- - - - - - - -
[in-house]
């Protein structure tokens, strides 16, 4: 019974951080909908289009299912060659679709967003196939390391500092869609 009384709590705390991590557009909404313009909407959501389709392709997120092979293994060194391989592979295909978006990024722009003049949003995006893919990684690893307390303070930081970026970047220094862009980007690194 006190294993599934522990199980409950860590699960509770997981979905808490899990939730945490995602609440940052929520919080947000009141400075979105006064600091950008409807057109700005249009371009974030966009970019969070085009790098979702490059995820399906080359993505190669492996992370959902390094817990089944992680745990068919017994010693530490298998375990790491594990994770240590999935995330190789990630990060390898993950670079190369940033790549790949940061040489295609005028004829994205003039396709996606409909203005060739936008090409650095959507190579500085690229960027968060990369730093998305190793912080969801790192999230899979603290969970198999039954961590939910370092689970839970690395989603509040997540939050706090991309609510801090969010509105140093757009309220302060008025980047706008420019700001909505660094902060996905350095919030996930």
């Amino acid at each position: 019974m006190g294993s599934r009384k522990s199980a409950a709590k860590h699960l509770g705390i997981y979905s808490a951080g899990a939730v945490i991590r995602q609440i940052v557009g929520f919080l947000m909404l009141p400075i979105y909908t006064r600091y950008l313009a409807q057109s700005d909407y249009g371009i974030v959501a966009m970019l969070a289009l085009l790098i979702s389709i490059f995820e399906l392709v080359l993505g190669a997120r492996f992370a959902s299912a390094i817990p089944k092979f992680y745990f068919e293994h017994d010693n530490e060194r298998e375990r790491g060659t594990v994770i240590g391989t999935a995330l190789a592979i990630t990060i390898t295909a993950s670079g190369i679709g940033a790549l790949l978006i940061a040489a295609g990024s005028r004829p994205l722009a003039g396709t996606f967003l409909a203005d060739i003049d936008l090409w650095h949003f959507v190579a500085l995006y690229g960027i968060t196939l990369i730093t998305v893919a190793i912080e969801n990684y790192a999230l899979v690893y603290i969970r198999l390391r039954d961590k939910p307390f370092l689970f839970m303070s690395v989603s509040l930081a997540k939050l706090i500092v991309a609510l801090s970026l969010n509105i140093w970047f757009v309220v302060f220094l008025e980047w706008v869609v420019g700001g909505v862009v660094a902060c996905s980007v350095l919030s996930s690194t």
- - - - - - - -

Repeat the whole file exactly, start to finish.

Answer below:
[in-house]
């Protein structure tokens, strides 16, 4: 019974951080909908289009299912060659679709967003196939390391500092869609 009384709590705390991590557009909404313009909407959501389709392709997120092979293994060194391989592979295909978006990024722009003049949003995006893919990684690893307390303070930081970026970047220094862009980007690194 006190294993599934522990199980409950860590699960509770997981979905808490899990939730945490995602609440940052929520919080947000009141400075979105006064600091950008409807057109700005249009371009974030966009970019969070085009790098979702490059995820399906080359993505190669492996992370959902390094817990089944992680745990068919017994010693530490298998375990790491594990994770240590999935995330190789990630990060390898993950670079190369940033790549790949940061040489295609005028004829994205003039396709996606409909203005060739936008090409650095959507190579500085690229960027968060990369730093998305190793912080969801790192999230899979603290969970198999039954961590939910370092689970839970690395989603509040997540939050706090991309609510801090969010509105140093757009309220302060008025980047706008420019700001909505660094902060996905350095919030996930």
């Amino acid at each position: 019974m006190g294993s599934r009384k522990s199980a409950a709590k860590h699960l509770g705390i997981y979905s808490a951080g899990a939730v945490i991590r995602q609440i940052v557009g929520f919080l947000m909404l009141p400075i979105y909908t006064r600091y950008l313009a409807q057109s700005d909407y249009g371009i974030v959501a966009m970019l969070a289009l085009l790098i979702s389709i490059f995820e399906l392709v080359l993505g190669a997120r492996f992370a959902s299912a390094i817990p089944k092979f992680y745990f068919e293994h017994d010693n530490e060194r298998e375990r790491g060659t594990v994770i240590g391989t999935a995330l190789a592979i990630t990060i390898t295909a993950s670079g190369i679709g940033a790549l790949l978006i940061a040489a295609g990024s005028r004829p994205l722009a003039g396709t996606f967003l409909a203005d060739i003049d936008l090409w650095h949003f959507v190579a500085l995006y690229g960027i968060t196939l990369i730093t998305v893919a190793i912080e969801n990684y790192a999230l899979v690893y603290i969970r198999l390391r039954d961590k939910p307390f370092l689970f839970m303070s690395v989603s509040l930081a997540k939050l706090i500092v991309a609510l801090s970026l969010n509105i140093w970047f757009v309220v302060f220094l008025e980047w706008v869609v420019g700001g909505v862009v660094a902060c996905s980007v350095l919030s996930s690194t």